Chicago is proud of its reputation as a city of great architecture. Frank Lloyd Wright is America’s greatest architect and Chicago is famous as the focal point of much of the first half of his remarkable career. The Blossom and McArthur Houses are important to that history and deserve special attention to determine how they can be well preserved and maintained.
Executive Director, Frank Lloyd Wright Building Conservancy
On behalf of La Rabida Children’s Hospital and the children and families we serve, I offer heartfelt thanks to the staff and readership of the Hyde Park Herald.
You were kind enough to run a nice story on our need for donations during this time of year — and more specifically, the importance of gift cards to our families.
We want you to know that your message was embraced by your readers as we have had a very positive response.
La Rabida serves more than 7,500 children each year. In addition to being challenged with chronic illness, medically complex conditions and developmental issues, many of our children’s families also struggle financially. As most children look forward to receiving gifts this time of year, many of our kids do without basic items that many of us take for granted. The gift cards play a crucial role in helping our families make this a special, heartwarming holiday season.
Hyde Park has been my home since 1999, when I moved here as a high school student with my mom. I loved it; it was a true community. All the kids grew up together, went to school together, played sports together and knew each other’s parents. And it was diverse, certainly more so than other parts of Chicago. When I went away to school at Howard University, I knew I would come back home to Hyde Park.
I did in 2008. I still loved my neighborhood, but as a young adult, I found that my needs had changed. Hyde Park did not offer all of the amenities, social opportunities, retail and entertainment preferences that suited my lifestyle. For those, I typically headed north, along with other Hyde Parkers of my generation.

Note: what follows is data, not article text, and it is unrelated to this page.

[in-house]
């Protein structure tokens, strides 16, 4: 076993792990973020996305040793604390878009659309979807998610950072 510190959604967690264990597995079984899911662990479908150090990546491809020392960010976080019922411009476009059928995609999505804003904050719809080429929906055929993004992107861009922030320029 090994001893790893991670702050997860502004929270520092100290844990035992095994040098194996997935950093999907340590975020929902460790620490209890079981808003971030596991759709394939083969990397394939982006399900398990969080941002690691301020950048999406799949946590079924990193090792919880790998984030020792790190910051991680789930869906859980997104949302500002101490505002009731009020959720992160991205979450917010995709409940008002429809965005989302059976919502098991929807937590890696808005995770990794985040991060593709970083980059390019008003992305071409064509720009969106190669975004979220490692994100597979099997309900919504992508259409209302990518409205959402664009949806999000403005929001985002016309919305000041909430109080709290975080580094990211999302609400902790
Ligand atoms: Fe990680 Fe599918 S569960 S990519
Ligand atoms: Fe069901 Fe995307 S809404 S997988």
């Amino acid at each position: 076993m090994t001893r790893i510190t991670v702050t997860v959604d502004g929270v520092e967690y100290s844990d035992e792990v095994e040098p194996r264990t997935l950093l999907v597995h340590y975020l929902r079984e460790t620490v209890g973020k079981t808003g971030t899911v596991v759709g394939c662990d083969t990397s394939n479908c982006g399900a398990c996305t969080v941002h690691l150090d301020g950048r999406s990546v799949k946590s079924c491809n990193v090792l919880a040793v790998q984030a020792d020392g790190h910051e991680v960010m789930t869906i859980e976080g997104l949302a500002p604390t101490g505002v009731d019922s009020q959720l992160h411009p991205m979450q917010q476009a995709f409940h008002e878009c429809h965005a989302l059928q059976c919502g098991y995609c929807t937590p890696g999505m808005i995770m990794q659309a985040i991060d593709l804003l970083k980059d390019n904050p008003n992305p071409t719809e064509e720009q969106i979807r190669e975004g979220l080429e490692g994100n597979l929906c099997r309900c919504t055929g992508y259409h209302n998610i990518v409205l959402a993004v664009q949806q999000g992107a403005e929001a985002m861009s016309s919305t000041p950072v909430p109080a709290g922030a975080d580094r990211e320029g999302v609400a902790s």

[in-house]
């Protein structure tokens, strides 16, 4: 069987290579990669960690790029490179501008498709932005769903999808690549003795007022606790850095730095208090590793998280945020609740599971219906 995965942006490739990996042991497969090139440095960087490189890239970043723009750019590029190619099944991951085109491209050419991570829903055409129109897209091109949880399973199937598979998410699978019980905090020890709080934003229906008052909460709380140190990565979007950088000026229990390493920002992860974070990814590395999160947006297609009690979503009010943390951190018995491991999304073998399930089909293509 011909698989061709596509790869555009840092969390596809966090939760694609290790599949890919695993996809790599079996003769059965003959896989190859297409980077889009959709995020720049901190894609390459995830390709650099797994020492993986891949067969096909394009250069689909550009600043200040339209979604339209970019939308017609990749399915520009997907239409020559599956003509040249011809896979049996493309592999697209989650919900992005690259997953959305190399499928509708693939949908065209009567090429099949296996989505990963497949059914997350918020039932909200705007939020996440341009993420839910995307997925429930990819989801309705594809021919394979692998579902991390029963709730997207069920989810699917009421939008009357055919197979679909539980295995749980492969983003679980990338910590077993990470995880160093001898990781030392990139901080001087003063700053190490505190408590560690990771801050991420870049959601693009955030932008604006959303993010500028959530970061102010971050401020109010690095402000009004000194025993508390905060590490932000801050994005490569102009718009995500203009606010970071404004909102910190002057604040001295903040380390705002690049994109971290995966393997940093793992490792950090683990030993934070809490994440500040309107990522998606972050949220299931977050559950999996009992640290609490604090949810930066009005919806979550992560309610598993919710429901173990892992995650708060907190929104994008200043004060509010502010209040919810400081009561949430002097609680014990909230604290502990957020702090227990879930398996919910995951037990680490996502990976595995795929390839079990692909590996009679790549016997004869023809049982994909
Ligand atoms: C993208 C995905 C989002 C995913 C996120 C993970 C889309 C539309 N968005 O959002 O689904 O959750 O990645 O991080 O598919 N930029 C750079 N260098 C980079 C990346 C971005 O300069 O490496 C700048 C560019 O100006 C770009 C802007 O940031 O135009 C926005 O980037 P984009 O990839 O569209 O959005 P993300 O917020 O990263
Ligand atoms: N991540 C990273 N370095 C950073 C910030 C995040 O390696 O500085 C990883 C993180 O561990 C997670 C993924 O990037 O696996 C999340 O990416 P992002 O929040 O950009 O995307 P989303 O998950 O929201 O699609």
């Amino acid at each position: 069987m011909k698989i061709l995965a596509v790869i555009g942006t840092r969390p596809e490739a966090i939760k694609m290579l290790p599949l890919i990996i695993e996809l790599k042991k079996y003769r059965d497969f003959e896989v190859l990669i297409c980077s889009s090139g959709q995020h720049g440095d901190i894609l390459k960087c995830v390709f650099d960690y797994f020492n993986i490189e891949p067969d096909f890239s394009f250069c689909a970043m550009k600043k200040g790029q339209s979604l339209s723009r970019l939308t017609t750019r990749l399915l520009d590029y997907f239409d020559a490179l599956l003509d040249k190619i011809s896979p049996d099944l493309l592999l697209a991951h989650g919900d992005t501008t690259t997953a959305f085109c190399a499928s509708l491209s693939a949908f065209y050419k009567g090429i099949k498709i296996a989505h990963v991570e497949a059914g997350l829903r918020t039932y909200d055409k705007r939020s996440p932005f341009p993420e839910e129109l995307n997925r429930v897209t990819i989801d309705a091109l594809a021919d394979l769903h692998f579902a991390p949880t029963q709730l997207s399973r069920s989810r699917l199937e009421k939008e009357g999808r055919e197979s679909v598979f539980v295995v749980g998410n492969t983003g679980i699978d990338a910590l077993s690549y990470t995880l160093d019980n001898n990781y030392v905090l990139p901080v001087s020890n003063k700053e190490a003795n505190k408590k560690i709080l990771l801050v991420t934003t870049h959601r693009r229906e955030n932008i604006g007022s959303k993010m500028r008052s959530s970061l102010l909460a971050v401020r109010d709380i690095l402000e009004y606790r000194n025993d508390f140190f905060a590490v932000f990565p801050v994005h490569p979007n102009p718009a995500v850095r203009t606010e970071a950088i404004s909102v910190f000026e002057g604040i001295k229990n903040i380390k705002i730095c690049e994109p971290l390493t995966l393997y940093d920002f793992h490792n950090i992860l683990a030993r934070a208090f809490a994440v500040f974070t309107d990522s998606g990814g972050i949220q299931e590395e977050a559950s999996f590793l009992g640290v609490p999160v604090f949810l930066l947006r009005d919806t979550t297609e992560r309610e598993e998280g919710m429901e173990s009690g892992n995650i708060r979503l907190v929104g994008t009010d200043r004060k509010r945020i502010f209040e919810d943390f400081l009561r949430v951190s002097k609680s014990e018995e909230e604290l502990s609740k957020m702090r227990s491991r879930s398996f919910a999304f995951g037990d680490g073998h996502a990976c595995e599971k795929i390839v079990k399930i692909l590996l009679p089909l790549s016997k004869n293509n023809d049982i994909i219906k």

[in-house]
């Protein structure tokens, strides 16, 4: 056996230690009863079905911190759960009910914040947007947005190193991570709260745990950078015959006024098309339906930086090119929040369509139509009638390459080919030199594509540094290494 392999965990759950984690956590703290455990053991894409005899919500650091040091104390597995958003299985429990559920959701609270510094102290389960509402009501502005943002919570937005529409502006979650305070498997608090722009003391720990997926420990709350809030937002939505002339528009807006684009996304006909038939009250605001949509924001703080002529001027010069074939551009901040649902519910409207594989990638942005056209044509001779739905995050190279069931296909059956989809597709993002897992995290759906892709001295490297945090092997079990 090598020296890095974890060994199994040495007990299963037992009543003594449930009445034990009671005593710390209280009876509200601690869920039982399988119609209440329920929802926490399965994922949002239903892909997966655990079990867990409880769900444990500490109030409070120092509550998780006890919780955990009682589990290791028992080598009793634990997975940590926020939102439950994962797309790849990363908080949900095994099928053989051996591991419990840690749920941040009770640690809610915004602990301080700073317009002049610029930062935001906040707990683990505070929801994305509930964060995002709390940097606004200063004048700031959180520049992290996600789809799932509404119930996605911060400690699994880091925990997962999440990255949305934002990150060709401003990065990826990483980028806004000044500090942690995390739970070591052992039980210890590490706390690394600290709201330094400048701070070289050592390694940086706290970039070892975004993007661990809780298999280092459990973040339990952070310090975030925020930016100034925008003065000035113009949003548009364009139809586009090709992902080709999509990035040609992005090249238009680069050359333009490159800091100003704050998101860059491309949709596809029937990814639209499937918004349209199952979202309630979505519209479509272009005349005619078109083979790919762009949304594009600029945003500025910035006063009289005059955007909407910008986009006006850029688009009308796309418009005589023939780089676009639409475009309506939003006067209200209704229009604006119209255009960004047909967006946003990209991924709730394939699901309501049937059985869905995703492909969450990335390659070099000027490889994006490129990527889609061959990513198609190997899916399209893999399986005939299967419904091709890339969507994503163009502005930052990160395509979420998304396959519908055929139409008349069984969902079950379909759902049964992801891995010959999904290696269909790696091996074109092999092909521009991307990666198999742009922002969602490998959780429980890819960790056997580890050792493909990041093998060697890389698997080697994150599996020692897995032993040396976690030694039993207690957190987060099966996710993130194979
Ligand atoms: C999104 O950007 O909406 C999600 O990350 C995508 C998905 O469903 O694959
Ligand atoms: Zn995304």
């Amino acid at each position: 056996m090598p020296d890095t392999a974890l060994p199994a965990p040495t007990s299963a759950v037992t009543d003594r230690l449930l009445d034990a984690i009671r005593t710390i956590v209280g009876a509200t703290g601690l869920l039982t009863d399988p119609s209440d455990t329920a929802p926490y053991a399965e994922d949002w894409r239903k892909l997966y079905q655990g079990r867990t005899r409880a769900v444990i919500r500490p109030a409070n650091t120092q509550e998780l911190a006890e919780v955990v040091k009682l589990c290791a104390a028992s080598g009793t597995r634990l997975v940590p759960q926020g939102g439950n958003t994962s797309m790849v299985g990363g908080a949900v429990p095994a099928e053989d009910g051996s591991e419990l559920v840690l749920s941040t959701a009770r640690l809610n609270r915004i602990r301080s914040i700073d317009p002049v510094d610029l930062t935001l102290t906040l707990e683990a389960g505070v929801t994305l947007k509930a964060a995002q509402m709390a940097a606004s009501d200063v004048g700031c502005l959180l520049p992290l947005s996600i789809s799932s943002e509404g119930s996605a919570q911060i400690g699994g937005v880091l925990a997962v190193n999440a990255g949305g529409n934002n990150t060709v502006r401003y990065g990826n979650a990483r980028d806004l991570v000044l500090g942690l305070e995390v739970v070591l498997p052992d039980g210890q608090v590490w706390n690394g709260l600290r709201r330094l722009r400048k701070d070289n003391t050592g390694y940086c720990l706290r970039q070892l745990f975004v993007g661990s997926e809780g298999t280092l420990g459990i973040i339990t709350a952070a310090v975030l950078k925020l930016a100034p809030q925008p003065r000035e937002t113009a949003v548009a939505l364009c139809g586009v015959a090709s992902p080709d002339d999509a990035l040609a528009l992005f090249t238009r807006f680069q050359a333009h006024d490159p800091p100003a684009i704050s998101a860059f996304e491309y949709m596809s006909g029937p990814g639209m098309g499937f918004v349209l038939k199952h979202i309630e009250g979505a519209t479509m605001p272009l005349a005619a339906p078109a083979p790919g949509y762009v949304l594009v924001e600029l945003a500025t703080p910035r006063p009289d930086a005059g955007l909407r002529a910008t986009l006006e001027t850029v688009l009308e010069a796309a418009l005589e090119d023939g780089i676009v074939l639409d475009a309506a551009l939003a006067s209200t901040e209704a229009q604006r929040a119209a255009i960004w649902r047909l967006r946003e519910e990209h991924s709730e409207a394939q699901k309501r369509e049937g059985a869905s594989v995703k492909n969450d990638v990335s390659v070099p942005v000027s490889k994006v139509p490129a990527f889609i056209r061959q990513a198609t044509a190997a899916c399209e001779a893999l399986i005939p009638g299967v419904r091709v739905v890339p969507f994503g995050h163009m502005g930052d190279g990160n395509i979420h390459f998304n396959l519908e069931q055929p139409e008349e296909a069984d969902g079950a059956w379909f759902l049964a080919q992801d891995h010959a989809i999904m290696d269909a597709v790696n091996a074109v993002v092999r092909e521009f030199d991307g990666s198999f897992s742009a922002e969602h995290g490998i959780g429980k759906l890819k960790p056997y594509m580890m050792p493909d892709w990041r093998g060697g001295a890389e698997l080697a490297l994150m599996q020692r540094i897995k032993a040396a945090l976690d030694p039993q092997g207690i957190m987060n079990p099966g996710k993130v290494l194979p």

That’s why I am excited about the redevelopment that’s been going on in Hyde Park, specifically along 53rd Street. While I miss some of the businesses that have now come and gone like Dixie Kitchen, there’s a new vibe that’s spreading throughout my community: Vibrancy. Things are changing, and as a single, 28 year-old sales professional who travels a lot for business, it’s great to know that when I am home, my options to shop, eat and play in Hyde Park are growing and becoming more varied.
I hope Hyde Park will always have the small businesses that have long been the fabric of our community. I think residents will demand it. We are what keeps a shop like the 57th Street Books going, while giant Borders folded. I am super-excited about Whole Foods coming, but not at the expense of Treasure Island. Diversity has always been what’s best about Hyde Park, and I think that includes diversity in retail — the right retail. To thrive economically, Hyde Park must offer places that appeal to its longtime residents, while giving millennials like me a reason to stay.
We still would like to see entertainment venues open up. But thanks to retailers like Ulta, Sir & Madame, a multi-screen theater and growing dining options, I’ve been heading north less and less. I can’t wait to see what’s next!
I have been a lifelong resident of Hyde Park, and I am a business and property owner here. I understand the pulse of the streets, the heart of the people and the desperate need for growth. To watch the transformation of the 53rd Street corridor take place is electrifying and well overdue. I always dreamed of one day seeing upscale restaurants, boutiques and exquisite eateries on the 53rd Street “strip” as we called it — and why not?
Hyde Park is a community within itself. Unique in that its very fabric is woven by a diversity of people with an awesome flare — we are sophisticated, yet compassionate about our community. We are a community unafraid to roll up our sleeves and make something good happen. This flare, this sophistication is now sure to ignite. It allows the opportunity for outsiders and insiders to come out, eat, drink and shop and all have a good time. For us, it’s all about the quality of life.
As I reflect on my childhood experience in Hyde Park, and even when I have ventured away to find residence in New York and Europe, I always seem to find my way right back to this place I call home. Today, home is a great place to live, to take my daughter out to eat and shop. No longer do I have to go outside my community. It’s a sense of pride to be able to continue to give back to my community by shopping, eating and — yes, can you believe it — going to a movie in my own backyard. As a homeowner, and entrepreneur, I am so grateful for the new and improved Hyde Park community.